So you know somebody who wants to get sober? Great! Unfortunately, getting sober is really complex and every individual is different in how they arrive at long-term recovery. There are so many factors affecting the outcome that it’s almost impossible to predict if the person with substance use disorder will “make it” or not. But chances are, with education and many supports in your system (including family, and community outside of the medical setting), the odds of success increase.
What does it mean to treat somebody? Assuming we’re talking about addiction, the first step of treatment means stabilizing somebody in a hospital and/or residential setting… followed by many other steps that all should contribute to full recovery. Getting a person with substance use disorder off of drugs is but a tiny dent, just a beginning of often a lifelong process of treatment. The intensity of treatment is, of course, much more concentrated in the beginning where we focus on physical detox, withdrawal, and medicine, but just because a person is no longer using the substance, that doesn’t mean she is safe from falling prey to the disease, again. A new client with substance use disorder is in a very controlled setting while they adhere to many rules, attend groups, focus entirely on their getting better—they are not in the real world where relapse happens. They have none of the triggers around them, even role-play exercises popular at some rehabs seem a little too wishful thinking and don’t reflect what really happens once you leave the safety of rehab walls.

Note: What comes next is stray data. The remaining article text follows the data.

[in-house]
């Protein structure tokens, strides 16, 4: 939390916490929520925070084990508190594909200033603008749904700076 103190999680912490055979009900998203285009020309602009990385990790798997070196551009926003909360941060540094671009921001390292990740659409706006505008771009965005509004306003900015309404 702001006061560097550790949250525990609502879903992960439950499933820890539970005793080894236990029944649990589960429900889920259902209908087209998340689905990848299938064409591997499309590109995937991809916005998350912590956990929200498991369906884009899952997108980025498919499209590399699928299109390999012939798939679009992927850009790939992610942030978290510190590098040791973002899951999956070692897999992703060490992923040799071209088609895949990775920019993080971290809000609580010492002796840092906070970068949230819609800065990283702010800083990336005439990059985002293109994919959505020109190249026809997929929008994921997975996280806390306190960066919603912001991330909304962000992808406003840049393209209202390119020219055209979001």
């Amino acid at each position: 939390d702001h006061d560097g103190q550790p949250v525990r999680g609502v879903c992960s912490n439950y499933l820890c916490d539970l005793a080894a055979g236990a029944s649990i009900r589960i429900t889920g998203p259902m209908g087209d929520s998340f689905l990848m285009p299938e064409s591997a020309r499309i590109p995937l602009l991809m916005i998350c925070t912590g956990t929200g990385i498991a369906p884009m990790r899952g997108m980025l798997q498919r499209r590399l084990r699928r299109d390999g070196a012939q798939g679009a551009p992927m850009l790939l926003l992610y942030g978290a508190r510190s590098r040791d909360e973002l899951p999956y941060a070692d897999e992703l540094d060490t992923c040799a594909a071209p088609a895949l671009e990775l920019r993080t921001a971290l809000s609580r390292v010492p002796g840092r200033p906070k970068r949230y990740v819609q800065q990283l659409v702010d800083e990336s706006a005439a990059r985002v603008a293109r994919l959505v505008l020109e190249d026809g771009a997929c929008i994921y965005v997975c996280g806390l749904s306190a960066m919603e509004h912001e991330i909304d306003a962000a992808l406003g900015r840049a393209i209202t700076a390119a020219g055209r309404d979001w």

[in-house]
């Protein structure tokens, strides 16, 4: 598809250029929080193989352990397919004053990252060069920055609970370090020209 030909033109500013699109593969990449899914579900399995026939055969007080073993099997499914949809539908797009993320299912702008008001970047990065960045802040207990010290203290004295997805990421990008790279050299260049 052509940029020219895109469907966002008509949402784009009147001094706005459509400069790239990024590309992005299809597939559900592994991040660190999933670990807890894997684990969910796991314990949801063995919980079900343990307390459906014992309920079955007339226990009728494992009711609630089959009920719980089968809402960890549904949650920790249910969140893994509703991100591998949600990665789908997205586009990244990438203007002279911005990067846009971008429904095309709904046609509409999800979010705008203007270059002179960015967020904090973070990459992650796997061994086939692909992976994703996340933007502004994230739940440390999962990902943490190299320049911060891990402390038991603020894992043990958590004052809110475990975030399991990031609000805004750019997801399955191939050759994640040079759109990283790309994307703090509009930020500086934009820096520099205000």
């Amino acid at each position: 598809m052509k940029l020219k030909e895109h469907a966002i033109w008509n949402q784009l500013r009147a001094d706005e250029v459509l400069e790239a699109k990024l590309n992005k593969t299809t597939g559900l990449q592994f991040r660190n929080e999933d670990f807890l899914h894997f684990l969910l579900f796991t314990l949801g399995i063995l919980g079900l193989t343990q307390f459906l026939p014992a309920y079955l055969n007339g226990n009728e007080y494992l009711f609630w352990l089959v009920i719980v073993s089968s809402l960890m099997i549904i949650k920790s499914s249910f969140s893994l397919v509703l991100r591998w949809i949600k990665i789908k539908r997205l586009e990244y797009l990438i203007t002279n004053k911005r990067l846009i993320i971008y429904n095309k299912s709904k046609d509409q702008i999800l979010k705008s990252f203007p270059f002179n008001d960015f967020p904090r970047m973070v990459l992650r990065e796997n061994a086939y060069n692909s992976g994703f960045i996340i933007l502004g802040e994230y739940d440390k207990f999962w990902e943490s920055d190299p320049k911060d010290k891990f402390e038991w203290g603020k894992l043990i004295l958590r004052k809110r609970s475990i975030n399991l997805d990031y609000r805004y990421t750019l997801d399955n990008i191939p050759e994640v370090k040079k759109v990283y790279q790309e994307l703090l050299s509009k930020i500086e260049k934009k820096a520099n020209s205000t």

Photo by Mikito Tateisi on Unsplash
I want to dispel the myth that merely by going to a detox or even a residential treatment is how a person ends up living the rest of her life productively, free of addiction. Many people with substance abuse disorder compare their first days sober as feeling “newborn” and not necessarily because they feel the lightness and carefree spirit of a brand-new baby. No. They are newborn but… adults. Their past has not been erased, the bills still have to be paid, the family is still suffering (if there’s a family left), there’s still unemployment, health complications… And yet, here you are, sober and with all this expectation that you’ll know exactly what to do just because you put the drugs away. Be gentle with yourself. Make sure you are surrounded by professionals and other people who understand that your newbornness is actually very scary—it can be so raw because to the outside world you look just the same (maybe a little healthier) but inside you, everything is changing. I hear of people who got newly sober who were terrified of opening bank accounts, getting apartments, even getting groceries. Everything is new and overwhelming.
To me, treatment is a long-term plan. Starting with the detox, medicine, stabilization, sobriety, but then going into maintenance of this sobriety via 12 step programs or another program that will sustain your recovery. The period of adjustment following first getting clean can go anywhere from 18 months to five years. And relapse can also part of addiction, and for many people with substance use disorder, this is a reality—it might take a few (or a few dozen!) tries before recovery really sticks.
But don’t ever get discouraged. With the right support in place and your own determination to stay sober, you’ve a massive chance of “making it.” And that newborn feeling of everything seeming so overwhelming and scary might turn into the newborn-like delight at life. Suddenly those clichéd little things in life will count—a beautiful sunset, a delicious breakfast, seeing an art show… all through your new, sober eyes. Stay close to recovery, don’t take it for granted and remember—you’ve a long way to go if you’re just starting but it’s totally worth it. Life is really beautiful on the other end.
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